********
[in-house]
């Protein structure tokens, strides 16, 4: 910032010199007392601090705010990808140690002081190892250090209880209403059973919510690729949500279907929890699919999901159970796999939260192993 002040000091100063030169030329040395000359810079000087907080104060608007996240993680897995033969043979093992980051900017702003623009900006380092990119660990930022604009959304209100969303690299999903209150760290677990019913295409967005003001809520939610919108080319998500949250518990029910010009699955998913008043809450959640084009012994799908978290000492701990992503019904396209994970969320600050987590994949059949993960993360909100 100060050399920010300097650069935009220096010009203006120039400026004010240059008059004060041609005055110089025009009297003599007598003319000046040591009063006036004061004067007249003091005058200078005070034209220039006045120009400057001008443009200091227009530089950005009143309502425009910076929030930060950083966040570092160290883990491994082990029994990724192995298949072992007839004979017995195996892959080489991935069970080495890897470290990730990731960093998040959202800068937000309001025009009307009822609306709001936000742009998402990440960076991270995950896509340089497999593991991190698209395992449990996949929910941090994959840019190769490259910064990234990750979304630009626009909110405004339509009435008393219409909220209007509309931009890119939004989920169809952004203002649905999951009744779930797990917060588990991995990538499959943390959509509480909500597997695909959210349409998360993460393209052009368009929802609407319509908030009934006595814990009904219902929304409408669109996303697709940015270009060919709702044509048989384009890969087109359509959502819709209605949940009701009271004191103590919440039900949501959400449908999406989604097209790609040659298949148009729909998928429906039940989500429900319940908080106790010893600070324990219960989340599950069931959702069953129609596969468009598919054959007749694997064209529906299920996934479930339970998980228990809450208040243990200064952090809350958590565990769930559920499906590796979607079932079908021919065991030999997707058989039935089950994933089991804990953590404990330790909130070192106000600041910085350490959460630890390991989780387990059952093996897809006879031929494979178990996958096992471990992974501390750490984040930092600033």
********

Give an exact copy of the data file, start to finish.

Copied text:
[in-house]
């Protein structure tokens, strides 16, 4: 910032010199007392601090705010990808140690002081190892250090209880209403059973919510690729949500279907929890699919999901159970796999939260192993 002040000091100063030169030329040395000359810079000087907080104060608007996240993680897995033969043979093992980051900017702003623009900006380092990119660990930022604009959304209100969303690299999903209150760290677990019913295409967005003001809520939610919108080319998500949250518990029910010009699955998913008043809450959640084009012994799908978290000492701990992503019904396209994970969320600050987590994949059949993960993360909100 100060050399920010300097650069935009220096010009203006120039400026004010240059008059004060041609005055110089025009009297003599007598003319000046040591009063006036004061004067007249003091005058200078005070034209220039006045120009400057001008443009200091227009530089950005009143309502425009910076929030930060950083966040570092160290883990491994082990029994990724192995298949072992007839004979017995195996892959080489991935069970080495890897470290990730990731960093998040959202800068937000309001025009009307009822609306709001936000742009998402990440960076991270995950896509340089497999593991991190698209395992449990996949929910941090994959840019190769490259910064990234990750979304630009626009909110405004339509009435008393219409909220209007509309931009890119939004989920169809952004203002649905999951009744779930797990917060588990991995990538499959943390959509509480909500597997695909959210349409998360993460393209052009368009929802609407319509908030009934006595814990009904219902929304409408669109996303697709940015270009060919709702044509048989384009890969087109359509959502819709209605949940009701009271004191103590919440039900949501959400449908999406989604097209790609040659298949148009729909998928429906039940989500429900319940908080106790010893600070324990219960989340599950069931959702069953129609596969468009598919054959007749694997064209529906299920996934479930339970998980228990809450208040243990200064952090809350958590565990769930559920499906590796979607079932079908021919065991030999997707058989039935089950994933089991804990953590404990330790909130070192106000600041910085350490959460630890390991989780387990059952093996897809006879031929494979178990996958096992471990992974501390750490984040930092600033």